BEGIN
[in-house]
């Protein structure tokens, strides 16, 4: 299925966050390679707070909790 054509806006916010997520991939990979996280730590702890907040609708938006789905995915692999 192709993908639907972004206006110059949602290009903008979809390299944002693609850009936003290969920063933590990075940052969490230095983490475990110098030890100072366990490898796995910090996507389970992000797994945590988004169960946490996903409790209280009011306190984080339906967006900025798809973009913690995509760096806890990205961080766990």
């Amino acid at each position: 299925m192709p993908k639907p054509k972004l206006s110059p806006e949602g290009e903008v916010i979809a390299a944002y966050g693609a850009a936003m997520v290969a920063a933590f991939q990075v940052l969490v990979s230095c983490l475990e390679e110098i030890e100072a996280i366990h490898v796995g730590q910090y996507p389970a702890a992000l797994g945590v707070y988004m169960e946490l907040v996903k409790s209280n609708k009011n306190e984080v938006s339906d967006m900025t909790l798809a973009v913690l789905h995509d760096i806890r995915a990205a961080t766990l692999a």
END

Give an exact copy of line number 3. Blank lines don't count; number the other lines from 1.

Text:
């Amino acid at each position: 299925m192709p993908k639907p054509k972004l206006s110059p806006e949602g290009e903008v916010i979809a390299a944002y966050g693609a850009a936003m997520v290969a920063a933590f991939q990075v940052l969490v990979s230095c983490l475990e390679e110098i030890e100072a996280i366990h490898v796995g730590q910090y996507p389970a702890a992000l797994g945590v707070y988004m169960e946490l907040v996903k409790s209280n609708k009011n306190e984080v938006s339906d967006m900025t909790l798809a973009v913690l789905h995509d760096i806890r995915a990205a961080t766990l692999a």